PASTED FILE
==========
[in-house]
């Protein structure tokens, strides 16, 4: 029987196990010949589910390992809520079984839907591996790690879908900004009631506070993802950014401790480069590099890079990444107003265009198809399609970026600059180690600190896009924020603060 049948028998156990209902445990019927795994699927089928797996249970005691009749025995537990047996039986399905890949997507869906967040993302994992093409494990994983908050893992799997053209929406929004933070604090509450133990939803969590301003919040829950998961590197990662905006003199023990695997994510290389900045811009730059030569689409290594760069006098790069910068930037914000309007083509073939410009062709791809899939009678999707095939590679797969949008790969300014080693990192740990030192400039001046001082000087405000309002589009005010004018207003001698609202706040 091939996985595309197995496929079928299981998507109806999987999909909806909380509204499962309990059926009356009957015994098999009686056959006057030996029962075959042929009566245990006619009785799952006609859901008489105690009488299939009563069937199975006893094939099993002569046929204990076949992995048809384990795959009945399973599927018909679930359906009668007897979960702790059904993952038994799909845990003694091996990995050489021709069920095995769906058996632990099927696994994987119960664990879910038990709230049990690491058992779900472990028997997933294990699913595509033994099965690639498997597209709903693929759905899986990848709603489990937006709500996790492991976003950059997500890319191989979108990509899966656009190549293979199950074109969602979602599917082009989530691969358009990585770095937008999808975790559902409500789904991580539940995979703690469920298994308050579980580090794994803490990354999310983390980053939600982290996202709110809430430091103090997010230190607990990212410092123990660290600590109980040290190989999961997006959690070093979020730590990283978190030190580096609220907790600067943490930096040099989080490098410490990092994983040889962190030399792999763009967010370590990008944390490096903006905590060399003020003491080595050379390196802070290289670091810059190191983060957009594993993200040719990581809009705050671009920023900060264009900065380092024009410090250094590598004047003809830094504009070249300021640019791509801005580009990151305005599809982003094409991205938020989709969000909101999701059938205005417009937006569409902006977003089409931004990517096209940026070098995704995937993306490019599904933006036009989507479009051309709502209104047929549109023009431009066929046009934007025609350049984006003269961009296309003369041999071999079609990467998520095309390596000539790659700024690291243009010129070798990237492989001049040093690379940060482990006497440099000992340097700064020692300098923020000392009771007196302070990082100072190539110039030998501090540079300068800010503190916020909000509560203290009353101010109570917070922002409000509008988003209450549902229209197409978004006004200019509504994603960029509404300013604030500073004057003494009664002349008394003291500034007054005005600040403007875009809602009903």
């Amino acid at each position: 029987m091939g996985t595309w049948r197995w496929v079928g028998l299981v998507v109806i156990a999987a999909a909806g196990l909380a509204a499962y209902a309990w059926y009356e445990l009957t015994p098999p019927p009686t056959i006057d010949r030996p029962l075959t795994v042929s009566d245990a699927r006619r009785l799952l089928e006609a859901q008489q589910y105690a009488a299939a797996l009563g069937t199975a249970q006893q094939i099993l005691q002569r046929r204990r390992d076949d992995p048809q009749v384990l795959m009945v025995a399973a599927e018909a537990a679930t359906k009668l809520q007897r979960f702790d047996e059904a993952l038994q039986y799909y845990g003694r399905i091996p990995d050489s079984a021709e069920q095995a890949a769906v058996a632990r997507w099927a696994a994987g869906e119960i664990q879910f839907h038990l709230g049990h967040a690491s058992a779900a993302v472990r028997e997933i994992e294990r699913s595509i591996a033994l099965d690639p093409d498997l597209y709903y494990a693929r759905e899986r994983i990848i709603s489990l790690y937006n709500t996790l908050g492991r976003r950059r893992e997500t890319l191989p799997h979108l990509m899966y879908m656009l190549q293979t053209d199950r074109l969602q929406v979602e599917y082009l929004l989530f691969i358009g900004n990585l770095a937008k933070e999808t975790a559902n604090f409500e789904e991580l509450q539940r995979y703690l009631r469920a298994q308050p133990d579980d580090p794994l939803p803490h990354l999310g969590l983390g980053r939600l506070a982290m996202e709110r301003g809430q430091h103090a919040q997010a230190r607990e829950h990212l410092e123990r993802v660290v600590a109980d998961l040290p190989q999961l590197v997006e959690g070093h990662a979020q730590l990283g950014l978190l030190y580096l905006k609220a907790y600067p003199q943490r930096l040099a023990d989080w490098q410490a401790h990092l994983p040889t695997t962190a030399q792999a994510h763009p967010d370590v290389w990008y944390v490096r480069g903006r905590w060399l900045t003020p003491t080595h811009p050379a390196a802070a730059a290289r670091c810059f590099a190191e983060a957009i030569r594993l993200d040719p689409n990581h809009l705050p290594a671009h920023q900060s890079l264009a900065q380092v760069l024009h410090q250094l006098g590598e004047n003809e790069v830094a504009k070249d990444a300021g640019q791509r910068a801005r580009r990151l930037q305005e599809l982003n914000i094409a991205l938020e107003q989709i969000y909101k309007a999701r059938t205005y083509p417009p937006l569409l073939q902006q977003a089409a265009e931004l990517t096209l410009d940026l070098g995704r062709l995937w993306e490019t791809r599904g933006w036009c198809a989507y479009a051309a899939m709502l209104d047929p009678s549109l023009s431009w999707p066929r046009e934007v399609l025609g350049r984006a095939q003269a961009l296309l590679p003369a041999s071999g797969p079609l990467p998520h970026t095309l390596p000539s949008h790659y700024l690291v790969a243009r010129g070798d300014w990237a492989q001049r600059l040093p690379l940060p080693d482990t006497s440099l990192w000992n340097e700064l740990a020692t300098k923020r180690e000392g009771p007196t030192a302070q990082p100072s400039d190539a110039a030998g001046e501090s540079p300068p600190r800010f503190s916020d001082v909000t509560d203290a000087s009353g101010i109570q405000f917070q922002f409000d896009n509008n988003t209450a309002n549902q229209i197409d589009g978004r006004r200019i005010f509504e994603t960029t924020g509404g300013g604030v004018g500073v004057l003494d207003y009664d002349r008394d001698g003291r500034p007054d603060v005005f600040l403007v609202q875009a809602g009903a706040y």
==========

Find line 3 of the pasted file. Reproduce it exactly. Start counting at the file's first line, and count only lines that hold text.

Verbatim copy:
């Amino acid at each position: 029987m091939g996985t595309w049948r197995w496929v079928g028998l299981v998507v109806i156990a999987a999909a909806g196990l909380a509204a499962y209902a309990w059926y009356e445990l009957t015994p098999p019927p009686t056959i006057d010949r030996p029962l075959t795994v042929s009566d245990a699927r006619r009785l799952l089928e006609a859901q008489q589910y105690a009488a299939a797996l009563g069937t199975a249970q006893q094939i099993l005691q002569r046929r204990r390992d076949d992995p048809q009749v384990l795959m009945v025995a399973a599927e018909a537990a679930t359906k009668l809520q007897r979960f702790d047996e059904a993952l038994q039986y799909y845990g003694r399905i091996p990995d050489s079984a021709e069920q095995a890949a769906v058996a632990r997507w099927a696994a994987g869906e119960i664990q879910f839907h038990l709230g049990h967040a690491s058992a779900a993302v472990r028997e997933i994992e294990r699913s595509i591996a033994l099965d690639p093409d498997l597209y709903y494990a693929r759905e899986r994983i990848i709603s489990l790690y937006n709500t996790l908050g492991r976003r950059r893992e997500t890319l191989p799997h979108l990509m899966y879908m656009l190549q293979t053209d199950r074109l969602q929406v979602e599917y082009l929004l989530f691969i358009g900004n990585l770095a937008k933070e999808t975790a559902n604090f409500e789904e991580l509450q539940r995979y703690l009631r469920a298994q308050p133990d579980d580090p794994l939803p803490h990354l999310g969590l983390g980053r939600l506070a982290m996202e709110r301003g809430q430091h103090a919040q997010a230190r607990e829950h990212l410092e123990r993802v660290v600590a109980d998961l040290p190989q999961l590197v997006e959690g070093h990662a979020q730590l990283g950014l978190l030190y580096l905006k609220a907790y600067p003199q943490r930096l040099a023990d989080w490098q410490a401790h990092l994983p040889t695997t962190a030399q792999a994510h763009p967010d370590v290389w990008y944390v490096r480069g903006r905590w060399l900045t003020p003491t080595h811009p050379a390196a802070a730059a290289r670091c810059f590099a190191e983060a957009i030569r594993l993200d040719p689409n990581h809009l705050p290594a671009h920023q900060s890079l264009a900065q380092v760069l024009h410090q250094l006098g590598e004047n003809e790069v830094a504009k070249d990444a300021g640019q791509r910068a801005r580009r990151l930037q305005e599809l982003n914000i094409a991205l938020e107003q989709i969000y909101k309007a999701r059938t205005y083509p417009p937006l569409l073939q902006q977003a089409a265009e931004l990517t096209l410009d940026l070098g995704r062709l995937w993306e490019t791809r599904g933006w036009c198809a989507y479009a051309a899939m709502l209104d047929p009678s549109l023009s431009w999707p066929r046009e934007v399609l025609g350049r984006a095939q003269a961009l296309l590679p003369a041999s071999g797969p079609l990467p998520h970026t095309l390596p000539s949008h790659y700024l690291v790969a243009r010129g070798d300014w990237a492989q001049r600059l040093p690379l940060p080693d482990t006497s440099l990192w000992n340097e700064l740990a020692t300098k923020r180690e000392g009771p007196t030192a302070q990082p100072s400039d190539a110039a030998g001046e501090s540079p300068p600190r800010f503190s916020d001082v909000t509560d203290a000087s009353g101010i109570q405000f917070q922002f409000d896009n509008n988003t209450a309002n549902q229209i197409d589009g978004r006004r200019i005010f509504e994603t960029t924020g509404g300013g604030v004018g500073v004057l003494d207003y009664d002349r008394d001698g003291r500034p007054d603060v005005f600040l403007v609202q875009a809602g009903a706040y």